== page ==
(And P.S., the prayer card is two-sided, with the prayer on the front and the Scripture references on the back. If you want to frame it as a Christmas present for your spouse, your married children, or a even a new bride, Amazon offers a great selection of clear stand-alone frames; one of my favorite styles is here.)

(But don’t ALL of you order today. I don’t want to make those forklift people any more crazy than they already are.)

And finally… Maybe you saw this pic on Fox News.

Annesley says I blog about her too much (and lately, she’s right), but when I got the chance to write a post for the media moguls so that they could give folks some Good News this Christmas, I couldn’t help myself. Y’all know I’ve made some pretty jolly mistakes (the sweater, the posture brace), but money-wise, this one was the worst. If you missed it on the Fox News site, here’s the story.

And again, you all. Thank you. Thank you for your friendship, your encouragement, and your prayers. May the Lord continue to encourage your hearts and strengthen you in every good deed and word. (2 Thessalonians 2:17)

You are loved.

 

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Praying for Your Child’s Gifts

When Annesley was three years old, she loved puzzles. But rather than fitting the edge pieces together or tackling certain sections of the picture, she would methodically work from left to right, trying each of the two or three hundred tiny pieces in sequence like some sort of towheaded computer.

Later, when she learned to write, Annesley became a list maker. At night, she would pick out clothes to wear to school the next day, and then make a list of the clothes and how they were to be worn (“Pull socks up to knees”), just in case she forgot. When she babysat for her younger siblings, we always came home to a written report (“Virginia fell on my homework and pulled my pants down”). And one New Year’s Eve I found Annesley working away on her top ten resolutions, recorded in capital letters for added significance:

EXERCISE EVERY SATURDAY.

GO TO BED AT 8:30.

TALK TO GOD EVERY MORNING. (A noble goal, to be sure, but clearly less important than Annesley’s desire to HAVE A GOOD BIRTHDAY).

In addition to making lists, Annesley liked to clean out her drawers, label sections of her closet according to season, and keep track of things like assignments, appointments, and family vacations on the calendar she got from the dentist. None of my other kids were so compulsive, and I didn’t know any other seven-year-olds who begged to make chore charts for the family. To be honest, I didn’t really know how to take Annesley. I thought she was quirky. In a good sort of way.

It was not until years later – as I watched my girl make hard jobs look easy, pay attention to small details, and visualize goals and the steps needed to get there – that I realized she was not quirky. Annesley has a God-given gift of organization.

My friend Susan Alexander Yates, who wrote a book called Character Matters: Raising Kids with Values that Last, advises parents to pay attention to the gifts that God gives their children, and clue them in on the fact that God has given them these talents or abilities for a purpose. “A sense of destiny,” Susan says, “will encourage our children. Learning to recognize their gifts will enable them to discern more quickly the ways in which God might use them.”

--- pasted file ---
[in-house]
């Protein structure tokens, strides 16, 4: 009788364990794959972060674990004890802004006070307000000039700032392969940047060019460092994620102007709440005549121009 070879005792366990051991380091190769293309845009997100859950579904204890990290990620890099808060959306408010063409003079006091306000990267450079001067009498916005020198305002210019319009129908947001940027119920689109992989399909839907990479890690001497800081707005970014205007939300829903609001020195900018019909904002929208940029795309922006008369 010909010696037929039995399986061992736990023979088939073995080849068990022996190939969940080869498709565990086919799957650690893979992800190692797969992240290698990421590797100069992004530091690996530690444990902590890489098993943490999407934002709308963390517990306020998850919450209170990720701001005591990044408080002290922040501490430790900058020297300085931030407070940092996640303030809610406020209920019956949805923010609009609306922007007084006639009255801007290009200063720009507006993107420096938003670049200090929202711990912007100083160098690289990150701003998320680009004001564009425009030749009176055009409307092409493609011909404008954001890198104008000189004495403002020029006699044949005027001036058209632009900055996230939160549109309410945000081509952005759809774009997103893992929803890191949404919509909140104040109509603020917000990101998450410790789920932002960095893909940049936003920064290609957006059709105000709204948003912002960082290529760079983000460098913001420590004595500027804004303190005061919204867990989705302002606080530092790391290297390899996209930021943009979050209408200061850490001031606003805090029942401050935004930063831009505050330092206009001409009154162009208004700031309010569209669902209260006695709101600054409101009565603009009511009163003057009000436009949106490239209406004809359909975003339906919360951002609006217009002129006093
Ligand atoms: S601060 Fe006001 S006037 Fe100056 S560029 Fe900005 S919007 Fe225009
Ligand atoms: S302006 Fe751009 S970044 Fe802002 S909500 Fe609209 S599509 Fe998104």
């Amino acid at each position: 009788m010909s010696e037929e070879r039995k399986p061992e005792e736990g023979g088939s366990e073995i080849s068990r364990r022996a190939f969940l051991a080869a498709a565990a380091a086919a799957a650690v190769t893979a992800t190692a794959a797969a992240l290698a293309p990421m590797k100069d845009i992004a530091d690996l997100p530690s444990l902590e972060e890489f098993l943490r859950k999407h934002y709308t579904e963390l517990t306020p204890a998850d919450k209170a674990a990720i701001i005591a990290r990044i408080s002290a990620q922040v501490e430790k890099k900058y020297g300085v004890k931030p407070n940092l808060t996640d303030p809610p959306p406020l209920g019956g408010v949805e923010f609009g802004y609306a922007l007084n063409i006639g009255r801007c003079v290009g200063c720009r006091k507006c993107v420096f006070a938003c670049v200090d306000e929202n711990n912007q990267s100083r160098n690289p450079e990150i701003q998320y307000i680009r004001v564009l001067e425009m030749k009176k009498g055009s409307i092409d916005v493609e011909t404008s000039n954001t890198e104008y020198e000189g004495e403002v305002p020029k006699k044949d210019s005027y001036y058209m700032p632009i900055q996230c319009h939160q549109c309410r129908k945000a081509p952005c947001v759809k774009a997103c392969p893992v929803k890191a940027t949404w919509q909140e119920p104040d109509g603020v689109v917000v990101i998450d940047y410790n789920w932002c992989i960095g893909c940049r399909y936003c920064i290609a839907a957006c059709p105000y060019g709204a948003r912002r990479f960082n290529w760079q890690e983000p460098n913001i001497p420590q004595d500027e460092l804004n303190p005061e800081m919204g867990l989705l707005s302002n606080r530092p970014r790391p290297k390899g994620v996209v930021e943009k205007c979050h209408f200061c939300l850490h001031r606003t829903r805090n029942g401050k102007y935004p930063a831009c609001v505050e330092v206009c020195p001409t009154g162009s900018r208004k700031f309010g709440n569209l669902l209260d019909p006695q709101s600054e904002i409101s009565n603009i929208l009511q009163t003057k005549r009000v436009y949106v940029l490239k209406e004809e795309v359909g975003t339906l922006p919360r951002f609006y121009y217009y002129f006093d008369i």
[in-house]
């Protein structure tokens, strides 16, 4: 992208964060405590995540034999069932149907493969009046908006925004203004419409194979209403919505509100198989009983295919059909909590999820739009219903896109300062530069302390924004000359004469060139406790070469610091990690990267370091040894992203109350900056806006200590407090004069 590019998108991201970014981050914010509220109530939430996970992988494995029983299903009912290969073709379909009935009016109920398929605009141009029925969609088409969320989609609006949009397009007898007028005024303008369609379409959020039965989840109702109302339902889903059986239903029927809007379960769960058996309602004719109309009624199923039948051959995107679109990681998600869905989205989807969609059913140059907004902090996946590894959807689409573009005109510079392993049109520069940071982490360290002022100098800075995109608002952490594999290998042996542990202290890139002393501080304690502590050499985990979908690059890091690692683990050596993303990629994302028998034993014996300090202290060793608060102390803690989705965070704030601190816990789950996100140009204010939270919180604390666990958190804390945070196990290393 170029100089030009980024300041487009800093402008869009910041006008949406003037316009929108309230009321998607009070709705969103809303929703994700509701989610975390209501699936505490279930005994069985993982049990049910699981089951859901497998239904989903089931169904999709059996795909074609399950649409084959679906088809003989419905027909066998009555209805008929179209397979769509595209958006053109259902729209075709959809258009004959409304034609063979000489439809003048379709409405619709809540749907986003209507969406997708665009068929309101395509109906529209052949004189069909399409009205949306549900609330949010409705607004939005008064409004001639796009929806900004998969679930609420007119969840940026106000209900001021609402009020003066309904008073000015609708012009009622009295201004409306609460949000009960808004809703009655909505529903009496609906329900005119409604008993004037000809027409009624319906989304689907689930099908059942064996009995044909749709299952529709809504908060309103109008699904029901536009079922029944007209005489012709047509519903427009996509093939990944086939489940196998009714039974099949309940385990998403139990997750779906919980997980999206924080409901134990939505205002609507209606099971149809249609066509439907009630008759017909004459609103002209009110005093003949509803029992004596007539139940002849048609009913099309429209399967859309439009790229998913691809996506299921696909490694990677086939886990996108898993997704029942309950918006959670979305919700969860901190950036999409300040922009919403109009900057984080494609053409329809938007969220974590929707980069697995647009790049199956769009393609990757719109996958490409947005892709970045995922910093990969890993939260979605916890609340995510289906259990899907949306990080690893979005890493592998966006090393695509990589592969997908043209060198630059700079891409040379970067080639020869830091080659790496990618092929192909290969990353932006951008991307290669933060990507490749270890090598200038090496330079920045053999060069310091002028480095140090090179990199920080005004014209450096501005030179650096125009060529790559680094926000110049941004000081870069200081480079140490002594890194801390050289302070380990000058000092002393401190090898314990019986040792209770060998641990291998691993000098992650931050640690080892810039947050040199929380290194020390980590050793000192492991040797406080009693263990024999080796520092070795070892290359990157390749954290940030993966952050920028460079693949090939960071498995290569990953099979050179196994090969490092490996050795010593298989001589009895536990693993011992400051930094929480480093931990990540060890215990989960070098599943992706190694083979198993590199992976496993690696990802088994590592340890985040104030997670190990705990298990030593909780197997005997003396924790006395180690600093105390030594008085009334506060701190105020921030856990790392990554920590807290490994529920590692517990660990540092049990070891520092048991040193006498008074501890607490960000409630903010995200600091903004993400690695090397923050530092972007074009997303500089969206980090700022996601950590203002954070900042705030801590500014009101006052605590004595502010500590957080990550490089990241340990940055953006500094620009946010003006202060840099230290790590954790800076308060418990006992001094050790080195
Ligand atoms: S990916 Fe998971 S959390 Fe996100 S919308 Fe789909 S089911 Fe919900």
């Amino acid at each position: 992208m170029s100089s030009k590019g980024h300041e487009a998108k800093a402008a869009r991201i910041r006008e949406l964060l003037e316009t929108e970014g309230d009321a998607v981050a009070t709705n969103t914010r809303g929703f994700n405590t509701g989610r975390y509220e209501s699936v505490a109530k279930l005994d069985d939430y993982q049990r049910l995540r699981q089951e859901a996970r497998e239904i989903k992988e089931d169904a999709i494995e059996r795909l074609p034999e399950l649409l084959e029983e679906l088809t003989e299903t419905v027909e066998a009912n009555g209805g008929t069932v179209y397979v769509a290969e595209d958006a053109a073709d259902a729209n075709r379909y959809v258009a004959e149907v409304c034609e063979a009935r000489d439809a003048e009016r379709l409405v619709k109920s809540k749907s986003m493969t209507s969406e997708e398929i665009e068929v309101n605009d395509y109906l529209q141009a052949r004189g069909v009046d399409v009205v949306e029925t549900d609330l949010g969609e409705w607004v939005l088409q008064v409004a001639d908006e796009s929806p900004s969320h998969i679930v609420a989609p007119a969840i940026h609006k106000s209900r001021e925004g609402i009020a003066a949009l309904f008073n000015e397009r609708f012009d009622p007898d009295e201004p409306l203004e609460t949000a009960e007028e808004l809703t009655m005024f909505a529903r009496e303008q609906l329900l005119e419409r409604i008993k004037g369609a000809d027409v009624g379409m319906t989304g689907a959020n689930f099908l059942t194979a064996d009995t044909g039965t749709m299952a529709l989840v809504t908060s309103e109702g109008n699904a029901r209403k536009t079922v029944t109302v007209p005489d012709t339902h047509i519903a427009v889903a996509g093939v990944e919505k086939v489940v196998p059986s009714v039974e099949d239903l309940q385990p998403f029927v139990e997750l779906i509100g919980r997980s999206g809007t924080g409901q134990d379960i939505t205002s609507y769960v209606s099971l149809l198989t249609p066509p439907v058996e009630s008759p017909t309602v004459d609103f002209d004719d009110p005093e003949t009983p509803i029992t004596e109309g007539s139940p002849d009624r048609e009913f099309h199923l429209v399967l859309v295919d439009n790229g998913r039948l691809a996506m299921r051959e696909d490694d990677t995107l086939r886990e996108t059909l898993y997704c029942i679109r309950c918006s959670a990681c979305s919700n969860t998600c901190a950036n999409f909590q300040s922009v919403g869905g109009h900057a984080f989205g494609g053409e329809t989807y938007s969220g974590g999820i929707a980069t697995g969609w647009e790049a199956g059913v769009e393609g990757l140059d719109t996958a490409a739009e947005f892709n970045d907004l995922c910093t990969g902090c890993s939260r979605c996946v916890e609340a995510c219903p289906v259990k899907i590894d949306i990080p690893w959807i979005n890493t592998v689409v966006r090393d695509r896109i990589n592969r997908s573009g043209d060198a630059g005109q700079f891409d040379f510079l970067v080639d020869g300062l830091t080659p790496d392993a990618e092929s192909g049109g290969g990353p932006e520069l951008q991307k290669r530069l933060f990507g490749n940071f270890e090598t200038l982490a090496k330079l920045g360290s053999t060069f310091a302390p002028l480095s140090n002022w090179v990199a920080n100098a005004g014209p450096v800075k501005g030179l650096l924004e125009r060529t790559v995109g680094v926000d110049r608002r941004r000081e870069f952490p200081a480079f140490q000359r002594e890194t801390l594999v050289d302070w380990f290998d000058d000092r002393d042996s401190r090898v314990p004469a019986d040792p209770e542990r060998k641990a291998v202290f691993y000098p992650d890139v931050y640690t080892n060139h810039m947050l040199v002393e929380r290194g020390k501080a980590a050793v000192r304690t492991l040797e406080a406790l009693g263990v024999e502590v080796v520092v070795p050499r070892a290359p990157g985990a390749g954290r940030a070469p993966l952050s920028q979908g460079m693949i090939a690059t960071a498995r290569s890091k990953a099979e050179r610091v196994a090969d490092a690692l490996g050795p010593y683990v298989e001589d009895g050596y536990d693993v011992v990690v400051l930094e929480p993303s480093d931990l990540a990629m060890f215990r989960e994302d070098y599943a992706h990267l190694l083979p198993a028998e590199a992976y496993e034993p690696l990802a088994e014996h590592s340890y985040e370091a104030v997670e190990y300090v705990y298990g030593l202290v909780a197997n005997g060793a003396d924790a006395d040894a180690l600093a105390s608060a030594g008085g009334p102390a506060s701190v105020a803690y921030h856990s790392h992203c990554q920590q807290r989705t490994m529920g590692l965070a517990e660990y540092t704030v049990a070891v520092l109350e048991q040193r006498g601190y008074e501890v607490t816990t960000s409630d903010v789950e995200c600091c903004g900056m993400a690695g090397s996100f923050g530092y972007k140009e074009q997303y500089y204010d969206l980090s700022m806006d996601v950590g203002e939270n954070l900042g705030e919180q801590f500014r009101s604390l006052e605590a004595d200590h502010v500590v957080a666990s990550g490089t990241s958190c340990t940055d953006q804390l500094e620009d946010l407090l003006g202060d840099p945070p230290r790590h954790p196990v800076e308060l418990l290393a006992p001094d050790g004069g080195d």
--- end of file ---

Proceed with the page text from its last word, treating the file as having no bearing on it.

By the same token, learning to recognize our gifts can help us (or our children) avoid misusing them. James 1:17 says, “Every good and perfect gift is from above.” That’s true. But perfect gifts in the hands of imperfect people can sometimes be tricky.

Organizers, for instance, may be really good delegators, but they can also be bossy. They can become easily frustrated when others are slow to grasp their vision. And they can put projects ahead of people, neglecting the Colossians 3:14 command to cover all of our virtues with love.

How do I know these things? Because I am an organizer. And as Annesley grew, I prayed that in sharing my gifts, she would be spared my tendencies to misuse them.

Today, Annesley works at an architecture firm, designing buildings and managing construction projects for big universities where inches and dollars both matter. (She actually likes to keep track of that stuff.) And God continues to use her organizational abilities and her Be Prepared personality to bless our family; she’s the one we can always count on to have Advil, a notepad, and money.

(And Annes, if you are reading this, thank you.)

But here’s the thing. Maybe your child’s not an organizer. Maybe she is an accomplished musician, or a technological whiz. Maybe his heart beats with compassion, and you already see him caring for people who hurt. Maybe your child is a leader. Or maybe he or she delights in encouraging others who lead.

If you want to discover (and celebrate) the way that God created your children, I’ve got some good news.

First, this post was excerpted from Praying the Scriptures for Your Children, which Amazon is offering right now in the Kindle version for just $2.99. Click here to get a copy (or, if you already have the book, consider passing this news along to a friend).